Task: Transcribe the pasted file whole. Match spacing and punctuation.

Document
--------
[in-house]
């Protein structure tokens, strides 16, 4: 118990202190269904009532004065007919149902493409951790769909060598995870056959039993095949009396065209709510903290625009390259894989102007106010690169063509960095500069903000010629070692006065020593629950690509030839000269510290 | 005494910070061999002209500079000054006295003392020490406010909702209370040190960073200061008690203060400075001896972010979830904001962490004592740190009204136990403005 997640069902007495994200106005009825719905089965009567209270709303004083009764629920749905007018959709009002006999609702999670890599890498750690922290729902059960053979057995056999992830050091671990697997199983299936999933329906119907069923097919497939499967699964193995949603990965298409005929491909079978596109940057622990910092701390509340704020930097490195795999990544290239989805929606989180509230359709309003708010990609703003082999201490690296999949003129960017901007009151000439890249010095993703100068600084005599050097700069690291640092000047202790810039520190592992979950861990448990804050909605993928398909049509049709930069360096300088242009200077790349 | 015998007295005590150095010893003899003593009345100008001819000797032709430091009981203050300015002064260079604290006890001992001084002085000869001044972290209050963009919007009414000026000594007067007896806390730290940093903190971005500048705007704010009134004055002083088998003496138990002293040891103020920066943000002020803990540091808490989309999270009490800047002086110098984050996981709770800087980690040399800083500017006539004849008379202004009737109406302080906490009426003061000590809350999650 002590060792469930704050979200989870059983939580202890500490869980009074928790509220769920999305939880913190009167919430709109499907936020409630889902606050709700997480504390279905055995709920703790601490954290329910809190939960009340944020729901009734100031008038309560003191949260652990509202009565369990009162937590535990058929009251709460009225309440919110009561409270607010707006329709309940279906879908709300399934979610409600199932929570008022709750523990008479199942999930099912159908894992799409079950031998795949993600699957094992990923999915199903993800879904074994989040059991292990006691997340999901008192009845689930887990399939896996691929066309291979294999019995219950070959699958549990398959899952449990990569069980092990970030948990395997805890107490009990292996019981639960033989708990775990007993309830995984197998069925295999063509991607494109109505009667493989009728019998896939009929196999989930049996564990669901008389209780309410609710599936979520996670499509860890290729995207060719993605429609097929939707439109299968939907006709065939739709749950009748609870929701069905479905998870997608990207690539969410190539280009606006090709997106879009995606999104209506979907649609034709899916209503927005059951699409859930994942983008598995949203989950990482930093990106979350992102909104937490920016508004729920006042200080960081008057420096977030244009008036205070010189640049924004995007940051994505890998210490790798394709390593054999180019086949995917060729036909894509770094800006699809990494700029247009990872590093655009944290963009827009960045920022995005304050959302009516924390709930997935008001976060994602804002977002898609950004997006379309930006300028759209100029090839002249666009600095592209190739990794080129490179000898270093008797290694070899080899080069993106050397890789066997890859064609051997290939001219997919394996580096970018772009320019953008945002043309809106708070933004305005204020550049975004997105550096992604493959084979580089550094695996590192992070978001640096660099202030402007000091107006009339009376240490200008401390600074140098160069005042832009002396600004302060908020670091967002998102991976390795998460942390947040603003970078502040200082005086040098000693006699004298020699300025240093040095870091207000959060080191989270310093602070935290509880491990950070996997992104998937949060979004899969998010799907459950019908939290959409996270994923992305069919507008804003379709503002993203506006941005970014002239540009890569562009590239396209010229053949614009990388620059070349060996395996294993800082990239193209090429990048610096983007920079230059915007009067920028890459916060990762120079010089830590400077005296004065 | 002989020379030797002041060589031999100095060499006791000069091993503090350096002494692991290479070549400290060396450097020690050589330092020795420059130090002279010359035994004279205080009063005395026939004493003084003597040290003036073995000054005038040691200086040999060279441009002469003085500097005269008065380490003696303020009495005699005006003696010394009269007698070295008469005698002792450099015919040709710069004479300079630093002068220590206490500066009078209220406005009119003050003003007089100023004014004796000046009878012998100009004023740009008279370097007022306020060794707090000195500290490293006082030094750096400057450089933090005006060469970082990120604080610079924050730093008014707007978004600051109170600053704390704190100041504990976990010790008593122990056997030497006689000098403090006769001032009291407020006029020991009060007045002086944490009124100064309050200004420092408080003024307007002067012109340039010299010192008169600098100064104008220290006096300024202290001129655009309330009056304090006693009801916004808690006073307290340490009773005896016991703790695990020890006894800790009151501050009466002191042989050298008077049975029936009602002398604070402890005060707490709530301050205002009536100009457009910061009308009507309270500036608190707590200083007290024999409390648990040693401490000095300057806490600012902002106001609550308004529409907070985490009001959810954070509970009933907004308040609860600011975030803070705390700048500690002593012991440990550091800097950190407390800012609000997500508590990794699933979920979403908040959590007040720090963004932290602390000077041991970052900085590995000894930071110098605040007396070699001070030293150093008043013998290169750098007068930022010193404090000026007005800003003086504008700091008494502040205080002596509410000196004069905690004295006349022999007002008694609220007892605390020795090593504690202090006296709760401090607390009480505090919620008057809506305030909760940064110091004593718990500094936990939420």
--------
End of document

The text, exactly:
[in-house]
């Protein structure tokens, strides 16, 4: 118990202190269904009532004065007919149902493409951790769909060598995870056959039993095949009396065209709510903290625009390259894989102007106010690169063509960095500069903000010629070692006065020593629950690509030839000269510290 | 005494910070061999002209500079000054006295003392020490406010909702209370040190960073200061008690203060400075001896972010979830904001962490004592740190009204136990403005 997640069902007495994200106005009825719905089965009567209270709303004083009764629920749905007018959709009002006999609702999670890599890498750690922290729902059960053979057995056999992830050091671990697997199983299936999933329906119907069923097919497939499967699964193995949603990965298409005929491909079978596109940057622990910092701390509340704020930097490195795999990544290239989805929606989180509230359709309003708010990609703003082999201490690296999949003129960017901007009151000439890249010095993703100068600084005599050097700069690291640092000047202790810039520190592992979950861990448990804050909605993928398909049509049709930069360096300088242009200077790349 | 015998007295005590150095010893003899003593009345100008001819000797032709430091009981203050300015002064260079604290006890001992001084002085000869001044972290209050963009919007009414000026000594007067007896806390730290940093903190971005500048705007704010009134004055002083088998003496138990002293040891103020920066943000002020803990540091808490989309999270009490800047002086110098984050996981709770800087980690040399800083500017006539004849008379202004009737109406302080906490009426003061000590809350999650 002590060792469930704050979200989870059983939580202890500490869980009074928790509220769920999305939880913190009167919430709109499907936020409630889902606050709700997480504390279905055995709920703790601490954290329910809190939960009340944020729901009734100031008038309560003191949260652990509202009565369990009162937590535990058929009251709460009225309440919110009561409270607010707006329709309940279906879908709300399934979610409600199932929570008022709750523990008479199942999930099912159908894992799409079950031998795949993600699957094992990923999915199903993800879904074994989040059991292990006691997340999901008192009845689930887990399939896996691929066309291979294999019995219950070959699958549990398959899952449990990569069980092990970030948990395997805890107490009990292996019981639960033989708990775990007993309830995984197998069925295999063509991607494109109505009667493989009728019998896939009929196999989930049996564990669901008389209780309410609710599936979520996670499509860890290729995207060719993605429609097929939707439109299968939907006709065939739709749950009748609870929701069905479905998870997608990207690539969410190539280009606006090709997106879009995606999104209506979907649609034709899916209503927005059951699409859930994942983008598995949203989950990482930093990106979350992102909104937490920016508004729920006042200080960081008057420096977030244009008036205070010189640049924004995007940051994505890998210490790798394709390593054999180019086949995917060729036909894509770094800006699809990494700029247009990872590093655009944290963009827009960045920022995005304050959302009516924390709930997935008001976060994602804002977002898609950004997006379309930006300028759209100029090839002249666009600095592209190739990794080129490179000898270093008797290694070899080899080069993106050397890789066997890859064609051997290939001219997919394996580096970018772009320019953008945002043309809106708070933004305005204020550049975004997105550096992604493959084979580089550094695996590192992070978001640096660099202030402007000091107006009339009376240490200008401390600074140098160069005042832009002396600004302060908020670091967002998102991976390795998460942390947040603003970078502040200082005086040098000693006699004298020699300025240093040095870091207000959060080191989270310093602070935290509880491990950070996997992104998937949060979004899969998010799907459950019908939290959409996270994923992305069919507008804003379709503002993203506006941005970014002239540009890569562009590239396209010229053949614009990388620059070349060996395996294993800082990239193209090429990048610096983007920079230059915007009067920028890459916060990762120079010089830590400077005296004065 | 002989020379030797002041060589031999100095060499006791000069091993503090350096002494692991290479070549400290060396450097020690050589330092020795420059130090002279010359035994004279205080009063005395026939004493003084003597040290003036073995000054005038040691200086040999060279441009002469003085500097005269008065380490003696303020009495005699005006003696010394009269007698070295008469005698002792450099015919040709710069004479300079630093002068220590206490500066009078209220406005009119003050003003007089100023004014004796000046009878012998100009004023740009008279370097007022306020060794707090000195500290490293006082030094750096400057450089933090005006060469970082990120604080610079924050730093008014707007978004600051109170600053704390704190100041504990976990010790008593122990056997030497006689000098403090006769001032009291407020006029020991009060007045002086944490009124100064309050200004420092408080003024307007002067012109340039010299010192008169600098100064104008220290006096300024202290001129655009309330009056304090006693009801916004808690006073307290340490009773005896016991703790695990020890006894800790009151501050009466002191042989050298008077049975029936009602002398604070402890005060707490709530301050205002009536100009457009910061009308009507309270500036608190707590200083007290024999409390648990040693401490000095300057806490600012902002106001609550308004529409907070985490009001959810954070509970009933907004308040609860600011975030803070705390700048500690002593012991440990550091800097950190407390800012609000997500508590990794699933979920979403908040959590007040720090963004932290602390000077041991970052900085590995000894930071110098605040007396070699001070030293150093008043013998290169750098007068930022010193404090000026007005800003003086504008700091008494502040205080002596509410000196004069905690004295006349022999007002008694609220007892605390020795090593504690202090006296709760401090607390009480505090919620008057809506305030909760940064110091004593718990500094936990939420």